Will there be a change in the region’s geostrategic balance, of which Egypt is a bulwark? The biggest concern, from the oil market point of view, is in terms of contagion. The entire Arab world is watching the events unfold in Egypt, and the outcome, whatever it will be, will resonate throughout the region—both for populations and for governments. Events will determine how high anxiety drives the price," he wrote.
Egypt's stock market has been closed and will likely remain closed for some time, Wyman said, noting that Tunisia's market has been closed since protesters toppled the government there.
She said a concern for that market is that much of the market's capitalization is from the banking industry, and banks have been closed during the protests. "While they claim to have a lot of liquidity like they did before the crisis started, you have to ask yourself what's going to happen when they reopen, and people start to trying to pull out deposits," she said.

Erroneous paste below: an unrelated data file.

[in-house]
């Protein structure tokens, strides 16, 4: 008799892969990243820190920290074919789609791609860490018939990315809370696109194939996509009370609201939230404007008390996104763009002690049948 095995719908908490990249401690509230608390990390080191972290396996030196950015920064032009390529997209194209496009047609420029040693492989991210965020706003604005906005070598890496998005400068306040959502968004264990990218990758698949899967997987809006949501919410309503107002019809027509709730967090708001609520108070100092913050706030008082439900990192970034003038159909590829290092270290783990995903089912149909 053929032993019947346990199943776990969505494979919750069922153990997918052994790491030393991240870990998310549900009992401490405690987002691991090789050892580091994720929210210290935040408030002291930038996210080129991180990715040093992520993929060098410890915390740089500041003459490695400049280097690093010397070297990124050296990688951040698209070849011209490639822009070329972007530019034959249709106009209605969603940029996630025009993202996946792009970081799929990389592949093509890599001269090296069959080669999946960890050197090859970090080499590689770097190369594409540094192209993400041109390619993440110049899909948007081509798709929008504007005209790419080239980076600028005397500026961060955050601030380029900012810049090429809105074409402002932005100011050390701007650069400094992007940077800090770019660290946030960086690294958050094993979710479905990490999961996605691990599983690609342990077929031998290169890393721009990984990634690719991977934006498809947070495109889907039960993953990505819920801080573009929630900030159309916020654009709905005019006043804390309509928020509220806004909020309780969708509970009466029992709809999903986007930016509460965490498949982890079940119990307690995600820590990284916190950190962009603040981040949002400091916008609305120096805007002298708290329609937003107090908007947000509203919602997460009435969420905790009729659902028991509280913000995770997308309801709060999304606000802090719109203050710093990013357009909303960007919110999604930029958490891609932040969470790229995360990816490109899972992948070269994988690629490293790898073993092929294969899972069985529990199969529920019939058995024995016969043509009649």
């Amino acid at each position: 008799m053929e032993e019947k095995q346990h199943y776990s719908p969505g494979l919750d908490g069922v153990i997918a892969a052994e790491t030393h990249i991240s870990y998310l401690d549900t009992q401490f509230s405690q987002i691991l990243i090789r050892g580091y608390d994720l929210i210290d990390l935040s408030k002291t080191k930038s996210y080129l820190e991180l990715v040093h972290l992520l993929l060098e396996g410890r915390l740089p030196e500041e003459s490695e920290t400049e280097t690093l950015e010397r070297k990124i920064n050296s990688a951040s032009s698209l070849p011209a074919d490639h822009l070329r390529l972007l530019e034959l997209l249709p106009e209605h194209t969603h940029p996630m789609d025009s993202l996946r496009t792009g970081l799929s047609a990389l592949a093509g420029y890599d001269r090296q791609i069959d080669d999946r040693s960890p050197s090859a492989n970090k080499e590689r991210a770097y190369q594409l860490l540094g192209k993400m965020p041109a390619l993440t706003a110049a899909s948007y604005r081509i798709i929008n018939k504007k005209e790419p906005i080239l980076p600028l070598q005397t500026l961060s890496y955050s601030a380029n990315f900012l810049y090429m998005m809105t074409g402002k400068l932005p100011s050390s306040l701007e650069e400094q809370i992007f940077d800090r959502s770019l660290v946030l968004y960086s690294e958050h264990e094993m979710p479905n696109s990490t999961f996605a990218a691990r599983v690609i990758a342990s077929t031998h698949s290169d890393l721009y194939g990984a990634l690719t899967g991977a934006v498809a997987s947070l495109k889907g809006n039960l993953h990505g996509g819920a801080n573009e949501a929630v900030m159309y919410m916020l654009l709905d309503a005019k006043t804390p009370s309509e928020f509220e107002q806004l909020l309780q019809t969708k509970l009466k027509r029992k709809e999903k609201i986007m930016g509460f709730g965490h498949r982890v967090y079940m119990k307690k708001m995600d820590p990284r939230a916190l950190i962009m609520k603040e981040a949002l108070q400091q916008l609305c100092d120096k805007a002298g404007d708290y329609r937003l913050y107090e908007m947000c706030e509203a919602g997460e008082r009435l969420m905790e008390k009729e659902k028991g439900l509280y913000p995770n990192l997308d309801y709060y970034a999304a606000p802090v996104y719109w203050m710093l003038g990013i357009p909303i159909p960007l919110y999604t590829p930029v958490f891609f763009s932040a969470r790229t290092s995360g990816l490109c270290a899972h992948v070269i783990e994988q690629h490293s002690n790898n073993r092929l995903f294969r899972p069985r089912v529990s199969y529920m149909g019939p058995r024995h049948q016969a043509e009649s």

"I think for now there is going to be hesitation to putting more money to work in Middle East markets. Right now, there is just discomfort with the whole region," she said. "Later, some differentiation will be made." Some of the markets that would be more attractive include Dubai, Kuwait, and Abu Dhabi.
"We are just reevaluating political risk across the whole region and how it shakes out. I just think that people want to stand back at a distance right now," she said.
- Slideshow: Scenes from the Middle East Protests 2011